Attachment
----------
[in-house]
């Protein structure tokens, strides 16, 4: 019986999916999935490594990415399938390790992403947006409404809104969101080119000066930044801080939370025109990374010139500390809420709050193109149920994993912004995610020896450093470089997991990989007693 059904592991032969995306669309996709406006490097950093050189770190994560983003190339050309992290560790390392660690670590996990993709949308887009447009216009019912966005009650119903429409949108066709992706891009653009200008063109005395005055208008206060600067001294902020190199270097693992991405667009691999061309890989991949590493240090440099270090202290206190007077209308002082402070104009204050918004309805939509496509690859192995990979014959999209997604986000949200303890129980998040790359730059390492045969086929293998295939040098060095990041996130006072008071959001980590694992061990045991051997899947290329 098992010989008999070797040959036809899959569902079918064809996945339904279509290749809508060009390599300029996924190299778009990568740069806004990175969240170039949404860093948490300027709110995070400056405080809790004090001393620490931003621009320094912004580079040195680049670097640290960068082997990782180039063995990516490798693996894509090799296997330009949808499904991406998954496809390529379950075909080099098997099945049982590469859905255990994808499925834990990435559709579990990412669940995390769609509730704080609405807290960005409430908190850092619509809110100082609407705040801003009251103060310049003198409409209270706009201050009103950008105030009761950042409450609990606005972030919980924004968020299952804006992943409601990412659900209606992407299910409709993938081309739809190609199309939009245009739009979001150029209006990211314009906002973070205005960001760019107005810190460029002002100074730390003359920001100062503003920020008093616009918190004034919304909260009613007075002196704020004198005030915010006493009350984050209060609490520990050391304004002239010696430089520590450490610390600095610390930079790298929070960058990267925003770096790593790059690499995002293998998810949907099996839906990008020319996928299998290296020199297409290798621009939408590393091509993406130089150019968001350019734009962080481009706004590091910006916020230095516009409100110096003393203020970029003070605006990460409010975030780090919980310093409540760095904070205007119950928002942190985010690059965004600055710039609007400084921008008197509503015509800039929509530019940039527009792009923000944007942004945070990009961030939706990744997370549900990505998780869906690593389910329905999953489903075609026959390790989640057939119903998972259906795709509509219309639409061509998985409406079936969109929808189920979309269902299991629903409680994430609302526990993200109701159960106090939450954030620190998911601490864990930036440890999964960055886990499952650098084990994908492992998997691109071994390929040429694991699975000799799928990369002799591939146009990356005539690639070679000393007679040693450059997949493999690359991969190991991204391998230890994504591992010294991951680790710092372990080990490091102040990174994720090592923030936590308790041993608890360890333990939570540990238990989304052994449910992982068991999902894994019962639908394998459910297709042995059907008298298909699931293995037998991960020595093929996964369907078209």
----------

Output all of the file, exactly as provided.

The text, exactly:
[in-house]
């Protein structure tokens, strides 16, 4: 019986999916999935490594990415399938390790992403947006409404809104969101080119000066930044801080939370025109990374010139500390809420709050193109149920994993912004995610020896450093470089997991990989007693 059904592991032969995306669309996709406006490097950093050189770190994560983003190339050309992290560790390392660690670590996990993709949308887009447009216009019912966005009650119903429409949108066709992706891009653009200008063109005395005055208008206060600067001294902020190199270097693992991405667009691999061309890989991949590493240090440099270090202290206190007077209308002082402070104009204050918004309805939509496509690859192995990979014959999209997604986000949200303890129980998040790359730059390492045969086929293998295939040098060095990041996130006072008071959001980590694992061990045991051997899947290329 098992010989008999070797040959036809899959569902079918064809996945339904279509290749809508060009390599300029996924190299778009990568740069806004990175969240170039949404860093948490300027709110995070400056405080809790004090001393620490931003621009320094912004580079040195680049670097640290960068082997990782180039063995990516490798693996894509090799296997330009949808499904991406998954496809390529379950075909080099098997099945049982590469859905255990994808499925834990990435559709579990990412669940995390769609509730704080609405807290960005409430908190850092619509809110100082609407705040801003009251103060310049003198409409209270706009201050009103950008105030009761950042409450609990606005972030919980924004968020299952804006992943409601990412659900209606992407299910409709993938081309739809190609199309939009245009739009979001150029209006990211314009906002973070205005960001760019107005810190460029002002100074730390003359920001100062503003920020008093616009918190004034919304909260009613007075002196704020004198005030915010006493009350984050209060609490520990050391304004002239010696430089520590450490610390600095610390930079790298929070960058990267925003770096790593790059690499995002293998998810949907099996839906990008020319996928299998290296020199297409290798621009939408590393091509993406130089150019968001350019734009962080481009706004590091910006916020230095516009409100110096003393203020970029003070605006990460409010975030780090919980310093409540760095904070205007119950928002942190985010690059965004600055710039609007400084921008008197509503015509800039929509530019940039527009792009923000944007942004945070990009961030939706990744997370549900990505998780869906690593389910329905999953489903075609026959390790989640057939119903998972259906795709509509219309639409061509998985409406079936969109929808189920979309269902299991629903409680994430609302526990993200109701159960106090939450954030620190998911601490864990930036440890999964960055886990499952650098084990994908492992998997691109071994390929040429694991699975000799799928990369002799591939146009990356005539690639070679000393007679040693450059997949493999690359991969190991991204391998230890994504591992010294991951680790710092372990080990490091102040990174994720090592923030936590308790041993608890360890333990939570540990238990989304052994449910992982068991999902894994019962639908394998459910297709042995059907008298298909699931293995037998991960020595093929996964369907078209």